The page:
The Walden Effect: Farming, simple living, permaculture, and invention.

Michael Bush's beekeeping methods

Uniform box sizeSo what does Michael Bush's apiary look like?  In some ways it's quite traditional --- he mostly uses Langstroth hives and equipment from mainstream beekeeping companies.  However, he has made a few changes:

Michael Bush's goal is two-pronged --- he wants to raise bees that don't need chemicals to stay alive, and he wants his apiary to be as little work as possible.  Those sound like laudable permaculture ambitions to me.

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This post is part of our The Practical Beekeeper lunchtime series.  Read all of the entries:

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About us: Anna Hess and Mark Hamilton spent over a decade living self-sufficiently in the mountains of Virginia before moving north to start over from scratch in the foothills of Ohio. They've experimented with permaculture, no-till gardening, trailersteading, home-based microbusinesses and much more, writing about their adventures in both blogs and books.

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So, these foundationless frames, are they a full frame? You know, top, 2 sides and bottom? Or are just a top bar?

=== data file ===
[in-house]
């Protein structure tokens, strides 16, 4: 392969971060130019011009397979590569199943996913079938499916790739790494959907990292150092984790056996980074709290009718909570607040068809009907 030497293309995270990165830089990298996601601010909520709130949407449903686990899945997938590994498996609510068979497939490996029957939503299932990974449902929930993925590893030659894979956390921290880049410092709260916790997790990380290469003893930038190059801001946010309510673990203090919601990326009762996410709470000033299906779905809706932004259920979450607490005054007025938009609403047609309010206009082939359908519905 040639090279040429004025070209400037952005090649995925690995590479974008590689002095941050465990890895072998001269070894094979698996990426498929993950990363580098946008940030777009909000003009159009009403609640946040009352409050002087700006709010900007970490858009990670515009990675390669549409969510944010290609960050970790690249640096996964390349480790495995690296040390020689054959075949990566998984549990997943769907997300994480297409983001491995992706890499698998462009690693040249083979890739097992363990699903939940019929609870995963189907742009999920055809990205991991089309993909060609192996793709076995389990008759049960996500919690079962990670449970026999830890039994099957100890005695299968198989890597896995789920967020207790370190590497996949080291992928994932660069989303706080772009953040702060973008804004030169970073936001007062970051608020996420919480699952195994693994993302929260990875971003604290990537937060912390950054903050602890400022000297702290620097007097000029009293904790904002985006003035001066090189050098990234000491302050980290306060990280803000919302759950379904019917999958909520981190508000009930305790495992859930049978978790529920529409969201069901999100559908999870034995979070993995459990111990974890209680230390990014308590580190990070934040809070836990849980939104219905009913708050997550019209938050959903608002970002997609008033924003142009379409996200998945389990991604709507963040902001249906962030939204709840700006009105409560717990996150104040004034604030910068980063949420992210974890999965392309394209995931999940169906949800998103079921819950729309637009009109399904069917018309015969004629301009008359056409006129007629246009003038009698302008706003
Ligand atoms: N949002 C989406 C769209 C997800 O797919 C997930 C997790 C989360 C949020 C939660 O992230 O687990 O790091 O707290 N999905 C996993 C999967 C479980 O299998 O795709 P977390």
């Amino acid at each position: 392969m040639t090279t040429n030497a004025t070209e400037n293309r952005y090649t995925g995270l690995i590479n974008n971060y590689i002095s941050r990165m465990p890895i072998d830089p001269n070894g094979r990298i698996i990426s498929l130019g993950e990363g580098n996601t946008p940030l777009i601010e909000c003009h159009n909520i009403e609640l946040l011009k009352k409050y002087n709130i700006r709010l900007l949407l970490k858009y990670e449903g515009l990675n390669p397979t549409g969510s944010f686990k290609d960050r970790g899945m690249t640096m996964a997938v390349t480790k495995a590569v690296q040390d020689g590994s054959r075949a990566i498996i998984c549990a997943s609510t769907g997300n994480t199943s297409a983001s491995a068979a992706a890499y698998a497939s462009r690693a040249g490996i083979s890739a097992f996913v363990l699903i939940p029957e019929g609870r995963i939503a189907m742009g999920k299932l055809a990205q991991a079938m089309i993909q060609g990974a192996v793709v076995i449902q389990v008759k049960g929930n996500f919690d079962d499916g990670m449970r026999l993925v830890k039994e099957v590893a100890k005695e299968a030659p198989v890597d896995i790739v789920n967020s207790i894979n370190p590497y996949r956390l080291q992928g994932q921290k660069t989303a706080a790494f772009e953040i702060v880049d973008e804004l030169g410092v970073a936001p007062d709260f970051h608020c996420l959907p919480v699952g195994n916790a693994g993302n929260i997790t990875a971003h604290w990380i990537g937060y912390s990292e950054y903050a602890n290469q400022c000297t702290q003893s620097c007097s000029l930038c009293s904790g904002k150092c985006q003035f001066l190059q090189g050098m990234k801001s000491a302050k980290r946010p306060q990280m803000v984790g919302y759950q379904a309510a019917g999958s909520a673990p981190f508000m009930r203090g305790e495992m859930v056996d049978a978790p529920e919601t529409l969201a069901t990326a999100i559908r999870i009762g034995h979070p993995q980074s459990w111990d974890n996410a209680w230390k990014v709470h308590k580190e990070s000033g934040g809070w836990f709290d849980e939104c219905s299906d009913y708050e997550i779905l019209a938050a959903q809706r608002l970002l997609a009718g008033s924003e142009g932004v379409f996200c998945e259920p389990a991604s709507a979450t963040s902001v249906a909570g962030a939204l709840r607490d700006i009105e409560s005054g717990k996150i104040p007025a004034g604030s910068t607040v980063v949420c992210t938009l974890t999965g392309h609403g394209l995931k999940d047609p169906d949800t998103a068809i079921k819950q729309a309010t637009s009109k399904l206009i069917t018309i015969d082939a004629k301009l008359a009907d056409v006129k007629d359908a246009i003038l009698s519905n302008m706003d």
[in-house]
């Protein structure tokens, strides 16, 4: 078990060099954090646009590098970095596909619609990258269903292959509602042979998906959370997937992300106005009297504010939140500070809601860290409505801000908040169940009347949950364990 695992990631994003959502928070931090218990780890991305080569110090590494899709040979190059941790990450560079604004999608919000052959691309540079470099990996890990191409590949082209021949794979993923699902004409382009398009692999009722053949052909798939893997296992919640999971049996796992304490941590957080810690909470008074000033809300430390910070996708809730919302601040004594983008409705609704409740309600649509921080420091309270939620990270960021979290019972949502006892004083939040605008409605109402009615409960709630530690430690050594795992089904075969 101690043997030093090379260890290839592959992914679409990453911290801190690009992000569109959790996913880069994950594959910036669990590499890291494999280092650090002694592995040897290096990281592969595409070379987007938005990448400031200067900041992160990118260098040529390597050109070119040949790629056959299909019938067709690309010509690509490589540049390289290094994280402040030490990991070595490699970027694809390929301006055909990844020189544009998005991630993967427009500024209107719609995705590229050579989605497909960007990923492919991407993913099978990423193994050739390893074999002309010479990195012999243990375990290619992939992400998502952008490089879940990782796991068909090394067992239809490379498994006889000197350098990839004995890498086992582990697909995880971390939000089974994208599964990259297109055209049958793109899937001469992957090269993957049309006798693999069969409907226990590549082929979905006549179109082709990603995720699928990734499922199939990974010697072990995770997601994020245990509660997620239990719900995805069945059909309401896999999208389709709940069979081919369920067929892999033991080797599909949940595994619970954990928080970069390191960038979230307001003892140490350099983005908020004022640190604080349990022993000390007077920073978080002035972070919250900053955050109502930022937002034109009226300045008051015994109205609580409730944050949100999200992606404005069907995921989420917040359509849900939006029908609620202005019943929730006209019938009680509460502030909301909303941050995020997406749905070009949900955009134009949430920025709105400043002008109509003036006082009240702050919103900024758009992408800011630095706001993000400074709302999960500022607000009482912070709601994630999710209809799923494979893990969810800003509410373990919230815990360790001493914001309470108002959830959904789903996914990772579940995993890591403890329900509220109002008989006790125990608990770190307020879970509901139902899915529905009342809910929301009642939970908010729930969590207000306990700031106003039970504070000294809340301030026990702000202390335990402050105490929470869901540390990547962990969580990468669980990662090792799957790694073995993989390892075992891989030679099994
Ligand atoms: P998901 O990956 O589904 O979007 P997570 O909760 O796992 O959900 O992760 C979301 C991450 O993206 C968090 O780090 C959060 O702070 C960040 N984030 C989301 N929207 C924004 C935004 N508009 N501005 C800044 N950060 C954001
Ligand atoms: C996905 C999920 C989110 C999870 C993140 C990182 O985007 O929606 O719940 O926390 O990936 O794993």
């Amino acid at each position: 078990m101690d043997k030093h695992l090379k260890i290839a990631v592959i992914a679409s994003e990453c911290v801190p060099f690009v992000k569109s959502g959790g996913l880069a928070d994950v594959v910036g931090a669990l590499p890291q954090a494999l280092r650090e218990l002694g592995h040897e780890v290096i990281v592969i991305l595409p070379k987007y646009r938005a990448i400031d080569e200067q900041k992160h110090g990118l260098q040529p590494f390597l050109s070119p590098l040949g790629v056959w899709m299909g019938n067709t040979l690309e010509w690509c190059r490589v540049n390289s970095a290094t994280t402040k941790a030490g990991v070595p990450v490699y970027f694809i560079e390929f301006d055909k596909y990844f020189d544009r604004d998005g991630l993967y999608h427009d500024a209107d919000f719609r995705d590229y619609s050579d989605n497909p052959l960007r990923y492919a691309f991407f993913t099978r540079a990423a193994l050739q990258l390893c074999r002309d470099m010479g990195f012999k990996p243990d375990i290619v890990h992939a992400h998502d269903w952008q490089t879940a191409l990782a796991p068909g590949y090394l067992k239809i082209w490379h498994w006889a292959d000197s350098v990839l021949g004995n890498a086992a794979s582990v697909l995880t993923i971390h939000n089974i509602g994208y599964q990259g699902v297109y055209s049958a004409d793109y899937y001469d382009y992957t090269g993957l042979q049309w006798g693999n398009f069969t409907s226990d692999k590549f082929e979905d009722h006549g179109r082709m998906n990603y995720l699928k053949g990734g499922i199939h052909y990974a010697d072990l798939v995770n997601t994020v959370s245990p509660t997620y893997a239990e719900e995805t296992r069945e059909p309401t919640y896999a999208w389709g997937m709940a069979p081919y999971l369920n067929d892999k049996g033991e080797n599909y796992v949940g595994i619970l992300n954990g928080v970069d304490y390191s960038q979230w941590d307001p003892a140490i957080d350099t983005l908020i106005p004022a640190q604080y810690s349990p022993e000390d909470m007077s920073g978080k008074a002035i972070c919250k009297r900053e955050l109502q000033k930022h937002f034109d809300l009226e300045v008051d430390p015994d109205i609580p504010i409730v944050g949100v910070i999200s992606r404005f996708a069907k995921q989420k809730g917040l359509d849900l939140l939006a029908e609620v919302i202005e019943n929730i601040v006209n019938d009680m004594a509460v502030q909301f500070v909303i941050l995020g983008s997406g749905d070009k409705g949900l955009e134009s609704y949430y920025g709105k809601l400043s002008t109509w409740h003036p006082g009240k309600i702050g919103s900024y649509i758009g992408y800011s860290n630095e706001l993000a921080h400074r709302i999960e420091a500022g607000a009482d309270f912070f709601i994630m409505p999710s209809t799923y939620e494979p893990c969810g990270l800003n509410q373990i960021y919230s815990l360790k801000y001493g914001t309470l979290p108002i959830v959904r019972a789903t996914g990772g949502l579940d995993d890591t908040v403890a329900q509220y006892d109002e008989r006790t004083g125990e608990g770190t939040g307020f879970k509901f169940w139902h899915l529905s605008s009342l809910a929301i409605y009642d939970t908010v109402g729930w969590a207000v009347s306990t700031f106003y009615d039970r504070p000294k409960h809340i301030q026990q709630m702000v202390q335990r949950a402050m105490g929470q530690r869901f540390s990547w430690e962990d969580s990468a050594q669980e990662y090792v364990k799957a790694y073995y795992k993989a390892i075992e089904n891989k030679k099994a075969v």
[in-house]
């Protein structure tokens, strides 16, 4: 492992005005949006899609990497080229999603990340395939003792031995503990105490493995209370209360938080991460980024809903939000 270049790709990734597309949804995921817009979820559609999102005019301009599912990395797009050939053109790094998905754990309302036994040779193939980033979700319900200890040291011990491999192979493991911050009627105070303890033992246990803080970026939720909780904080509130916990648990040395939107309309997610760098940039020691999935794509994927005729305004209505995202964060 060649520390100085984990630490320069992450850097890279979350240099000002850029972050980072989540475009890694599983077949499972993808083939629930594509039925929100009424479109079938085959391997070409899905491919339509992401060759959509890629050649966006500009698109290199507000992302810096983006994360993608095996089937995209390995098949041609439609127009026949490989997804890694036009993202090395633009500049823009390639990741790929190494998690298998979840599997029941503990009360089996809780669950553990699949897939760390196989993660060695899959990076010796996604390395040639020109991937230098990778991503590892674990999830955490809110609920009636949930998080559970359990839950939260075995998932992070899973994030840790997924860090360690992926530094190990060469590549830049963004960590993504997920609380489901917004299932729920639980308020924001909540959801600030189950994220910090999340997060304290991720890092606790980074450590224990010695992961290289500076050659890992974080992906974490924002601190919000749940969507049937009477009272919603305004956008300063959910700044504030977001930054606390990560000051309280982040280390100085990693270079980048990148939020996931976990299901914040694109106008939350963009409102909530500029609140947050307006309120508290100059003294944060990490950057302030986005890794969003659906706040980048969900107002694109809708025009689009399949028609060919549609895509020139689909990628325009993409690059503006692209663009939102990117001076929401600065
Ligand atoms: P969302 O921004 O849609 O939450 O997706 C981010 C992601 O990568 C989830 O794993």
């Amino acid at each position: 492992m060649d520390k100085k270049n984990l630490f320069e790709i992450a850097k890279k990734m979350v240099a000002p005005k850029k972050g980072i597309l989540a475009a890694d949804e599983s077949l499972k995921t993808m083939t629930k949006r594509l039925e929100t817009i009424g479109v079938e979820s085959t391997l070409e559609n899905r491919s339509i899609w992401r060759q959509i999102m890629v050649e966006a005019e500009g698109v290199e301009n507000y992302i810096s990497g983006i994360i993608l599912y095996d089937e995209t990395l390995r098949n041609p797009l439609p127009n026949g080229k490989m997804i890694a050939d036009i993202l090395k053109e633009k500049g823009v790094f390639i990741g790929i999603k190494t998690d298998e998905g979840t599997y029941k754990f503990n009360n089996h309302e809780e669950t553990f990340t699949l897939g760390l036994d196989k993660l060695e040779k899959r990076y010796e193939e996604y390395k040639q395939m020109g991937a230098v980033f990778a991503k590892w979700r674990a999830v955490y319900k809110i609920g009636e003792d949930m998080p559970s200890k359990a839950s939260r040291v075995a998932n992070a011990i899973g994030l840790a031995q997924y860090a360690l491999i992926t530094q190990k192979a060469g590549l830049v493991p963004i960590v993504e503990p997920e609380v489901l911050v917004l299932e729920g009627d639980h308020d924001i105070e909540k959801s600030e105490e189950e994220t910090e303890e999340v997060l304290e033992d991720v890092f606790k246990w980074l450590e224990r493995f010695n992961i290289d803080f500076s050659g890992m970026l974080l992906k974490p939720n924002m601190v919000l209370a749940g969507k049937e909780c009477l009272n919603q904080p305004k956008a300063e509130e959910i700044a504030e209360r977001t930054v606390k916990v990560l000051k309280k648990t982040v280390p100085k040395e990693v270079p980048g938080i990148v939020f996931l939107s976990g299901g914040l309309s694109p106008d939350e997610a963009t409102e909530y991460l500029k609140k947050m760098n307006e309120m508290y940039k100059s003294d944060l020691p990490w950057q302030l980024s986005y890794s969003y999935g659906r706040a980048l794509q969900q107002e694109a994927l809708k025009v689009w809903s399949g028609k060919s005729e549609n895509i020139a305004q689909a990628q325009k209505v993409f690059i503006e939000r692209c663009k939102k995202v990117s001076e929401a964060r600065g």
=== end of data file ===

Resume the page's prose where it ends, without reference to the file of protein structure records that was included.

Comment by Fritz Wed Feb 8 14:04:13 2012
With an entrance on the top of the hive, and attempting to pursue as natural a method as possible - I'm excluding he doesn't use queen excluders. With foundationless frames though does he have any issues with brood being interspersed in his honey frames?
Comment by Jono Wed Feb 8 16:53:14 2012

Fritz --- Michael Bush started out using mainstream Langstroth methods and equipment, so he's retrofitting that to work with his natural methods. As a result, his frames are generally full frames, but you can use the same techniques with just top bars. (You can read more of his foundationless frame info at

Jono --- I should have mentioned that, but going without excluders is almost mainstream, so I forgot. :-) Yes, he skips the excluders and has no problems. Since his boxes are all mediums, it's a simple matter of moving frames around if the queen starts laying where he doesn't want her to. I never had any problem with it even using both deeps and shallows in previous years, but I was also trying to get my bees to have a large brood chamber, so I gave them two deeps.

Bush did mention in his book that at the end of the winter, the bees often end up at the top of his hive, but he didn't have any problem with that.

Comment by anna Wed Feb 8 18:20:41 2012

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